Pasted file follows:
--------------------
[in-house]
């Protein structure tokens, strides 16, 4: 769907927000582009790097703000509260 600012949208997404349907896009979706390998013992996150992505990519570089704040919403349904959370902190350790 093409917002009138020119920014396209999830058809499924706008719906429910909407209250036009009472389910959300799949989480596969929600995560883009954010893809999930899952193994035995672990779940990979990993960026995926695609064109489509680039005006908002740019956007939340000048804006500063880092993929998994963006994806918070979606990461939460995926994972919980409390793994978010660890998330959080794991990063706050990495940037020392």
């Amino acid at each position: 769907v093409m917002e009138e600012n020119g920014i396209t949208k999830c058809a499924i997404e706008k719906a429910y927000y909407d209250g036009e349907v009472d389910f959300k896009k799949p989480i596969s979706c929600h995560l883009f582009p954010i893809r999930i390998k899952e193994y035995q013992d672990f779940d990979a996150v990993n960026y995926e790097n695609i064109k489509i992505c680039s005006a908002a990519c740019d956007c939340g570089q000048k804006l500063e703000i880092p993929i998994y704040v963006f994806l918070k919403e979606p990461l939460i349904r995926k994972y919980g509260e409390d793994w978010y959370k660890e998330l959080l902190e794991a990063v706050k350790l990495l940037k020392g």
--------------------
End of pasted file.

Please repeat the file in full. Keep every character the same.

[in-house]
């Protein structure tokens, strides 16, 4: 769907927000582009790097703000509260 600012949208997404349907896009979706390998013992996150992505990519570089704040919403349904959370902190350790 093409917002009138020119920014396209999830058809499924706008719906429910909407209250036009009472389910959300799949989480596969929600995560883009954010893809999930899952193994035995672990779940990979990993960026995926695609064109489509680039005006908002740019956007939340000048804006500063880092993929998994963006994806918070979606990461939460995926994972919980409390793994978010660890998330959080794991990063706050990495940037020392």
């Amino acid at each position: 769907v093409m917002e009138e600012n020119g920014i396209t949208k999830c058809a499924i997404e706008k719906a429910y927000y909407d209250g036009e349907v009472d389910f959300k896009k799949p989480i596969s979706c929600h995560l883009f582009p954010i893809r999930i390998k899952e193994y035995q013992d672990f779940d990979a996150v990993n960026y995926e790097n695609i064109k489509i992505c680039s005006a908002a990519c740019d956007c939340g570089q000048k804006l500063e703000i880092p993929i998994y704040v963006f994806l918070k919403e979606p990461l939460i349904r995926k994972y919980g509260e409390d793994w978010y959370k660890e998330l959080l902190e794991a990063v706050k350790l990495l940037k020392g």